What is the difference between a technology investment and a disruptive one?

Alex Pollak

Loftus Peak

Investors always assume that disruptive businesses are technology businesses. Amazon started as a constituent of the technology sector, but is now part of S&P consumer discretionary, along with Toyota, Home Depot, McDonalds and Disney. But a rose is rose, right? Yes, well, sort of. Investment management isn’t just about picking winners - though it mostly should be. Done badly, it’s increasingly about pretending to invest in good companies but buying indexes instead, under the guise of managing risk. Managing risk isn’t a bad thing. It's just a matter of whether you hide behind it. To explain, your investment manager's PDS may well include exposure to the aforementioned consumer discretionary index. But having too much Amazon (at the expense of Toyota and McDonalds) will represent "unacceptable" index risk - even though it may be the right thing to do. The result could be a small amount of quality companies (Amazons) and a lot of big companies which are going nowhere - but are in the index. The takeover of Dollar Shave Club for US$1b by Unilever is a beautiful (VIEW LINK)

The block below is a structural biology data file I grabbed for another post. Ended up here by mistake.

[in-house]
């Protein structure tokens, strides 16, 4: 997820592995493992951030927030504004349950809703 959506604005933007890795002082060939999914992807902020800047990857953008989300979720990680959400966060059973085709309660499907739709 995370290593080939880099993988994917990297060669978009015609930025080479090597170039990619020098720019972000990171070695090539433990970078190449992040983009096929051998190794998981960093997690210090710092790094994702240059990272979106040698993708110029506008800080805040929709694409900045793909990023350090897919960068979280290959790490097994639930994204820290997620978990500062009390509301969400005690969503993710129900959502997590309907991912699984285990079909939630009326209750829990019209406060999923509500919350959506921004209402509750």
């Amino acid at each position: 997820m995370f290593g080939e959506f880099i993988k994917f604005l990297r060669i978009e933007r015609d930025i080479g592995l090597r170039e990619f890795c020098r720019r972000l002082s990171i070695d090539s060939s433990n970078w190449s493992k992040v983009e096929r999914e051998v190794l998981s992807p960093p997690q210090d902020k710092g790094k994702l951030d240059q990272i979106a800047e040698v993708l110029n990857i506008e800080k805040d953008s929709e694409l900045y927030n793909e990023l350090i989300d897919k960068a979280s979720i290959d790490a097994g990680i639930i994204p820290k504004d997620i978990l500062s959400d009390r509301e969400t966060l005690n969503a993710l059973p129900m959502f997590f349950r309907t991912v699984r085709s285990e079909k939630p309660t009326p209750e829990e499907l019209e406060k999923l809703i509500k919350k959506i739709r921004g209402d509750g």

CIO of Loftus Peak, a specialist global fund manager with a track record of successful investment in some of the world's fastest-growing listed businesses.

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